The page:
Duncan Grant joined the London Group in 1919, changing his painting from abstraction to landscapes and still lifes. In 1920 he had his first of many solo shows in London. In 1922 Duncan and Vanessa Bell began producing furniture, textiles, and other interior designs. Now a renowned artist, he represented Great Britain at the Venice Biennale in the years 1926, 1932 and 1940. A revived interest in his work produced a retrospective exhibition in 1959 and another one-man show in 1975 in New York City.

At the age of sixty, Duncan Grant met the young Paul Roche, who became the main love of his late life. Duncan continued working on his art, mainly decorative projects and private commissions. His lover, Paul Roche, tended to his needs in his later years, until Duncan’s death by pneumonia at the age of ninety-three. He is buried beside Vanessa Bell in the churchyard of Saint Peter’s Church in West Firie, East Sussex, England.

The above painting of George Herbert Leigh Mallory, the mountaineer, is one of many portraits that Duncan Grant painted of his close friend. Mallory was a friend to many of the Bloomsbury Group, particularly with the English writer and critic Giles Lytton Strachey.

Jean-Léon Gérôme

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Jean-Léon Gérôme, “A Bischari Warrior”, 1872, Oil on Canvas, 41 x 33 cms, Private Collection

Jean-Léon Gérôme was a French painter and sculptor of the academicism style, painting historical themes, portraits, Greek mythology, and oriental and Middle-East themes. He studied under the historical painter Paul Delaroche and later attended the atelier of Charles Gleyre, a Swiss artist who took over Delaroche’s studio in 1843. Gérôme attended the École des Beaux-Arts in Paris but failed to enter the notable Prix de Rome due to inadequacy in his drawing skill.

Gérôme won a third-class medal at the 1847 Paris Salon Exhibition for his 1846 painting “The Cock Fight”, which is viewed as a high point of the Neo-Grec movement. He took a second-class medal at the 1948 Prix de Rome Exhibition for his painting “Bacchus and Cupid”. Gérôme received two important commissions between 1852 and 1854 which enabled him to widely travel: the large historical canvas, “The Age of Augustus”, for the court of Napolean III, and his “Last Communion of Saint Jerome” for the Church of Saint-Séverin in Paris.

Jean-Léon Gérôme visited Egypt in 1856 for the first time, traveling up the Nile to Cairo, across the Sinai Peninsula, and eventually to Damascus. This trip began the start of his many orientalist paintings depicting the Arab religion, landscapes of the North African regions, and genre life of the its peoples. He made multiple studies and sketches of the landscapes and gathered costumes and artefacts as studies for his oriental scenes. Between 1864 and 1904 Gérôme taught at his own atelier at the École des Beaux-Arts, one of three professors, teaching his students a progession of drawing skills before they were allowed to work in oils.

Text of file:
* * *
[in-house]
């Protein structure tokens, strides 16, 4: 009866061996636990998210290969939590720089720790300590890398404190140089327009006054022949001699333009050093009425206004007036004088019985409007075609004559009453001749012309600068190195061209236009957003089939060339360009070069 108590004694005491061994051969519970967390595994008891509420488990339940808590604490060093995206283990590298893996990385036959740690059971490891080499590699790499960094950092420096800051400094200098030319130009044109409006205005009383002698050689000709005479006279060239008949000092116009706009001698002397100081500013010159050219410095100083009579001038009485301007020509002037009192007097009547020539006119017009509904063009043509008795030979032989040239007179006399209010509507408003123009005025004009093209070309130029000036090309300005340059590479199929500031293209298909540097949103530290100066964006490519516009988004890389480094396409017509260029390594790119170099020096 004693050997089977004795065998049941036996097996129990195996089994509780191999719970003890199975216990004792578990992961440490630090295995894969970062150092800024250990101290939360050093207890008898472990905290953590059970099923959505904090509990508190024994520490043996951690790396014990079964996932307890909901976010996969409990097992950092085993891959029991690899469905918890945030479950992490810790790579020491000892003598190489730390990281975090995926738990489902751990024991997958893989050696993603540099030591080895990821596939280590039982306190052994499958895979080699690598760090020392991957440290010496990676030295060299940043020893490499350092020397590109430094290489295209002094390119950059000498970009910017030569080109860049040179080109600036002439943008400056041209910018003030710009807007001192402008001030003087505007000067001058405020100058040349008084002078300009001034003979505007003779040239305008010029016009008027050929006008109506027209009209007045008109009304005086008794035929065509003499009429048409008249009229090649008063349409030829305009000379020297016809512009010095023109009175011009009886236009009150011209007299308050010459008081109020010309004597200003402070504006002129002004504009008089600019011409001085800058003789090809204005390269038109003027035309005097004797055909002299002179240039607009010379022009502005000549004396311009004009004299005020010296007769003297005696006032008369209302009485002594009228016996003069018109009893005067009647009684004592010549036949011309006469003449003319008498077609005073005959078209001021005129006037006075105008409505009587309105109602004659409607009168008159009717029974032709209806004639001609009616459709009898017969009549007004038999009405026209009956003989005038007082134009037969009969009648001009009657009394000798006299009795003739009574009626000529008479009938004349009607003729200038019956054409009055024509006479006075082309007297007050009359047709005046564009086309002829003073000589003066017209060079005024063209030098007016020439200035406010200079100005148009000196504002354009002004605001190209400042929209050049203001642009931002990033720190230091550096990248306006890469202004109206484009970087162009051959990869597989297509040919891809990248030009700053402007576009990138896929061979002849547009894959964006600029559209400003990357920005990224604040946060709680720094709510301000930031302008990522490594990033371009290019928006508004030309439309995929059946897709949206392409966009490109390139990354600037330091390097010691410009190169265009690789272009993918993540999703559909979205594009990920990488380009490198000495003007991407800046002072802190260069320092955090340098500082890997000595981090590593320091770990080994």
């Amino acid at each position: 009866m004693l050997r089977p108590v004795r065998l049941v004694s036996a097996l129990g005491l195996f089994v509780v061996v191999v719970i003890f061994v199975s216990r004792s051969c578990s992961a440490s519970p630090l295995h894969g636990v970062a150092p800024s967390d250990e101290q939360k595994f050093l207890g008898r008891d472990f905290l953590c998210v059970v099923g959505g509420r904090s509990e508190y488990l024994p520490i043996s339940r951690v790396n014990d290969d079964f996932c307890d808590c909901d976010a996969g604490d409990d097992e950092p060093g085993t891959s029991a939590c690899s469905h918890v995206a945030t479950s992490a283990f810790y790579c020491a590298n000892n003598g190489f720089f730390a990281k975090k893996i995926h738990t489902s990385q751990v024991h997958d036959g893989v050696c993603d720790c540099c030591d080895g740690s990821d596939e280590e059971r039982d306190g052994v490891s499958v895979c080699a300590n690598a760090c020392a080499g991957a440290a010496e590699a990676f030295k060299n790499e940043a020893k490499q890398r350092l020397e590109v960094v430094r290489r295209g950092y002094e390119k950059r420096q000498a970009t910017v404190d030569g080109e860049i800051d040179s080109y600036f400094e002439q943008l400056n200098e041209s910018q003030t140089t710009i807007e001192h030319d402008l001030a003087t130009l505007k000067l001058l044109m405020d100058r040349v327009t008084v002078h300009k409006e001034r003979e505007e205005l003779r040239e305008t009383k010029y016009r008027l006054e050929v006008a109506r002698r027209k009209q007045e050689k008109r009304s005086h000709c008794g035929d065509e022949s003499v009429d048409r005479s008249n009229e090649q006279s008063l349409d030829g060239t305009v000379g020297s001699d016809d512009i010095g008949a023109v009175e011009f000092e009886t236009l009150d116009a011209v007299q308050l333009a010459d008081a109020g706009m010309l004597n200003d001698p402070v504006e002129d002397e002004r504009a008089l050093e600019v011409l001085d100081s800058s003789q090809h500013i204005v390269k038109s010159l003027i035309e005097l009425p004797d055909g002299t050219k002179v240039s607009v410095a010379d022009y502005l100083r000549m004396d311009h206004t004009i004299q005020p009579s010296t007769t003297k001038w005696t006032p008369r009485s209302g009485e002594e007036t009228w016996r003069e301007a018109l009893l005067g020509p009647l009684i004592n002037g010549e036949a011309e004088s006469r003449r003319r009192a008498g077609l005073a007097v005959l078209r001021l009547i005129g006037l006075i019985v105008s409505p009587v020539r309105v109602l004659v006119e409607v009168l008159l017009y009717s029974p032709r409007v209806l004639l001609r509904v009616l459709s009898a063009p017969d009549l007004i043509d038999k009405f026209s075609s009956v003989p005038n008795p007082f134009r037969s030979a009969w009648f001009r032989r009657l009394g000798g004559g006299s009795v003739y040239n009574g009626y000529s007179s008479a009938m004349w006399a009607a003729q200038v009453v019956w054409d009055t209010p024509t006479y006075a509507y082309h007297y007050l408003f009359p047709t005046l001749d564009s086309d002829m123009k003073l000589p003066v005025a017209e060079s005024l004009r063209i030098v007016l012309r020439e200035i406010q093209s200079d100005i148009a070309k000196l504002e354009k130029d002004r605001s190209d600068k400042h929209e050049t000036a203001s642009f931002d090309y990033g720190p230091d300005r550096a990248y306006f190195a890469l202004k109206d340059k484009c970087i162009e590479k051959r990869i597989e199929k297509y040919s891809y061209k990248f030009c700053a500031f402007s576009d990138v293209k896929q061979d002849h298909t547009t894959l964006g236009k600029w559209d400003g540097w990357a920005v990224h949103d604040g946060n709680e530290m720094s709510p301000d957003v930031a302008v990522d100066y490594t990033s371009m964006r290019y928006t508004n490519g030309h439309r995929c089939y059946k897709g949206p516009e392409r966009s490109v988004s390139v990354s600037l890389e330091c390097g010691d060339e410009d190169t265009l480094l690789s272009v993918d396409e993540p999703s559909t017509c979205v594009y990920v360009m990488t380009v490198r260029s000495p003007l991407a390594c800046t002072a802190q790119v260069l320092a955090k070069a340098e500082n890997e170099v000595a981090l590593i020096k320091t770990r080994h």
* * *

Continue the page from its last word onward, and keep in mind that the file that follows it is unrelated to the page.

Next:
Jean-Léon Gérôme died in his atelier on the 10th of January 1904. He was found in front of a portrait of Rembrandt and close to his own painting “Truth Coming Out of Her Well”. At his own request, he was given a simple burial service. But the Requiem Mass given in his memory was attended by a former president of the Republic, most prominent politicians, and many painters and writers. Gérôme is buried in the Montmartre Cemetery in front of the statue “Sorrow” that he had cast for his son Jean who had died in 1891.

Miguel Viladrich Vila

Miguel Viladrich Vila (1887-1956) - Arab with goat. 1933.

Miguel Viladrich Vila, “Arab with Goat”, 1933, Oil on Canvas

Miguel Viladrich Vila was born in Torrelameu, Catalonia, Spain in 1887. In his early life, he studied architecture in Barcelona. Receiving a scholarship in 1907, Vila moved to Madrid and dedicated himself to painting. He traveled throughout Spain with sculptor Julio Antonio, sketching and painting gypsies and women wearing traditional costume. Vila went to Paris in 1909 and then onto Florence and Rome, studying the works of Botticelli and da Vinci. In 1910, Vila took part in Madrid’s National Exhibition of Fine Arts, entering his symbolist painting “My Funerals Presided Over by Death”.

Returning to Madrid, Vila frequented the New Cafe Levante, a gathering place for intellectuals, including the Spanish writer and dramatist Gomez de la Serna and painter Romero de Torres. In 1911, Vila produced his four painting series of “Gypsy of Seville”. Traveling with his friend and sculptor Julio Antonio, Vila met Catalan artist Anglada Camarasa, who helped both the artists with financial support. Villa exhibited works at the Annual Salon in Paris, selling works for the first time to Spanish and North American collectors.